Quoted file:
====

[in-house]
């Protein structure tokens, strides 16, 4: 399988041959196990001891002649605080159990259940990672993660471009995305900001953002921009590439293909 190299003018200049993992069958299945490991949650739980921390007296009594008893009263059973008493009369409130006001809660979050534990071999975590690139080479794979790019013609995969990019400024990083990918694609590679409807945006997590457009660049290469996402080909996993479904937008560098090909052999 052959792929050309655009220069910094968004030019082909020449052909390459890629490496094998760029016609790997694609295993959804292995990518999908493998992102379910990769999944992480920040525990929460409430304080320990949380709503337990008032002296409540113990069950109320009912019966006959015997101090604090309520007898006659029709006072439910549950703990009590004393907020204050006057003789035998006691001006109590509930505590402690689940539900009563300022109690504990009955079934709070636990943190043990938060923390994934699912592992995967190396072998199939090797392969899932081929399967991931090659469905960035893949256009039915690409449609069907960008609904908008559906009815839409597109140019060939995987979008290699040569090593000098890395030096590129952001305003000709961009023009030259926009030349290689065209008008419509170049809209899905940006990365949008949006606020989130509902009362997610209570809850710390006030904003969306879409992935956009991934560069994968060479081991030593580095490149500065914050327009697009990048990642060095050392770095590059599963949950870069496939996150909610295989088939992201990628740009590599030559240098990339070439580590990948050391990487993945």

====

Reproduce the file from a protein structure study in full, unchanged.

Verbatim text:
[in-house]
């Protein structure tokens, strides 16, 4: 399988041959196990001891002649605080159990259940990672993660471009995305900001953002921009590439293909 190299003018200049993992069958299945490991949650739980921390007296009594008893009263059973008493009369409130006001809660979050534990071999975590690139080479794979790019013609995969990019400024990083990918694609590679409807945006997590457009660049290469996402080909996993479904937008560098090909052999 052959792929050309655009220069910094968004030019082909020449052909390459890629490496094998760029016609790997694609295993959804292995990518999908493998992102379910990769999944992480920040525990929460409430304080320990949380709503337990008032002296409540113990069950109320009912019966006959015997101090604090309520007898006659029709006072439910549950703990009590004393907020204050006057003789035998006691001006109590509930505590402690689940539900009563300022109690504990009955079934709070636990943190043990938060923390994934699912592992995967190396072998199939090797392969899932081929399967991931090659469905960035893949256009039915690409449609069907960008609904908008559906009815839409597109140019060939995987979008290699040569090593000098890395030096590129952001305003000709961009023009030259926009030349290689065209008008419509170049809209899905940006990365949008949006606020989130509902009362997610209570809850710390006030904003969306879409992935956009991934560069994968060479081991030593580095490149500065914050327009697009990048990642060095050392770095590059599963949950870069496939996150909610295989088939992201990628740009590599030559240098990339070439580590990948050391990487993945």